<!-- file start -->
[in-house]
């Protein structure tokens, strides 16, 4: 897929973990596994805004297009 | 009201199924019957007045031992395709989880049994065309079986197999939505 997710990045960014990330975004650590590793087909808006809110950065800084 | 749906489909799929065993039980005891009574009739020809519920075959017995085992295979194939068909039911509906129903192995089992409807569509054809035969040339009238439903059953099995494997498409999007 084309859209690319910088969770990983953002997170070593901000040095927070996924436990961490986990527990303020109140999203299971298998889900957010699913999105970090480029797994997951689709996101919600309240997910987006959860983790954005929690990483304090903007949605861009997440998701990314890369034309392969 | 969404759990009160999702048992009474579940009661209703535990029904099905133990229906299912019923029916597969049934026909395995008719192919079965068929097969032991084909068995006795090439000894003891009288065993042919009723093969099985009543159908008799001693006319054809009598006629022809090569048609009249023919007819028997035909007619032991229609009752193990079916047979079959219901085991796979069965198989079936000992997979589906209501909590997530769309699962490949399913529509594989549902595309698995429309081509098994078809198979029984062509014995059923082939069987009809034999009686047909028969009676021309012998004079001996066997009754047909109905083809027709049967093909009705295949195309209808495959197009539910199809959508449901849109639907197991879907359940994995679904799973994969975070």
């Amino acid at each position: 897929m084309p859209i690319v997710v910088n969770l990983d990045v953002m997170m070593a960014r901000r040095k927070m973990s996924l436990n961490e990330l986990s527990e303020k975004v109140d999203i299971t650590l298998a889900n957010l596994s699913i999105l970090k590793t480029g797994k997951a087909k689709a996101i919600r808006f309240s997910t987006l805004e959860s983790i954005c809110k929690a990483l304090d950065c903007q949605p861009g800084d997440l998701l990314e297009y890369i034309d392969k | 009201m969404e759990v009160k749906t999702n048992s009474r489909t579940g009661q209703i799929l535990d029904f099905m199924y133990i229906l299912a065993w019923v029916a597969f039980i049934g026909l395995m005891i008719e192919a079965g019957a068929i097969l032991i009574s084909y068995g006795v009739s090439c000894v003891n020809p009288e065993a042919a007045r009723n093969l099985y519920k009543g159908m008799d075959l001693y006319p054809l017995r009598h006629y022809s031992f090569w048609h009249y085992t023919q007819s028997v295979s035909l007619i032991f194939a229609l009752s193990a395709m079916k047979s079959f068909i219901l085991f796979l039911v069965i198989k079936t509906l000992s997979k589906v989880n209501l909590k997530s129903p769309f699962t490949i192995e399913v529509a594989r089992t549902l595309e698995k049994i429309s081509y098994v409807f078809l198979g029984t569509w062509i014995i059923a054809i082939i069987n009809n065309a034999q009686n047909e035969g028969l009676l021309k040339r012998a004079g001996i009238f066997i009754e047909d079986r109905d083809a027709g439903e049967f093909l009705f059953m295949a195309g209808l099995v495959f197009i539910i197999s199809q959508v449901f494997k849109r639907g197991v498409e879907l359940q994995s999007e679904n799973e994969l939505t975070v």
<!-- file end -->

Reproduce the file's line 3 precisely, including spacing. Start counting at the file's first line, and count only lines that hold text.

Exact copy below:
């Amino acid at each position: 897929m084309p859209i690319v997710v910088n969770l990983d990045v953002m997170m070593a960014r901000r040095k927070m973990s996924l436990n961490e990330l986990s527990e303020k975004v109140d999203i299971t650590l298998a889900n957010l596994s699913i999105l970090k590793t480029g797994k997951a087909k689709a996101i919600r808006f309240s997910t987006l805004e959860s983790i954005c809110k929690a990483l304090d950065c903007q949605p861009g800084d997440l998701l990314e297009y890369i034309d392969k | 009201m969404e759990v009160k749906t999702n048992s009474r489909t579940g009661q209703i799929l535990d029904f099905m199924y133990i229906l299912a065993w019923v029916a597969f039980i049934g026909l395995m005891i008719e192919a079965g019957a068929i097969l032991i009574s084909y068995g006795v009739s090439c000894v003891n020809p009288e065993a042919a007045r009723n093969l099985y519920k009543g159908m008799d075959l001693y006319p054809l017995r009598h006629y022809s031992f090569w048609h009249y085992t023919q007819s028997v295979s035909l007619i032991f194939a229609l009752s193990a395709m079916k047979s079959f068909i219901l085991f796979l039911v069965i198989k079936t509906l000992s997979k589906v989880n209501l909590k997530s129903p769309f699962t490949i192995e399913v529509a594989r089992t549902l595309e698995k049994i429309s081509y098994v409807f078809l198979g029984t569509w062509i014995i059923a054809i082939i069987n009809n065309a034999q009686n047909e035969g028969l009676l021309k040339r012998a004079g001996i009238f066997i009754e047909d079986r109905d083809a027709g439903e049967f093909l009705f059953m295949a195309g209808l099995v495959f197009i539910i197999s199809q959508v449901f494997k849109r639907g197991v498409e879907l359940q994995s999007e679904n799973e994969l939505t975070v």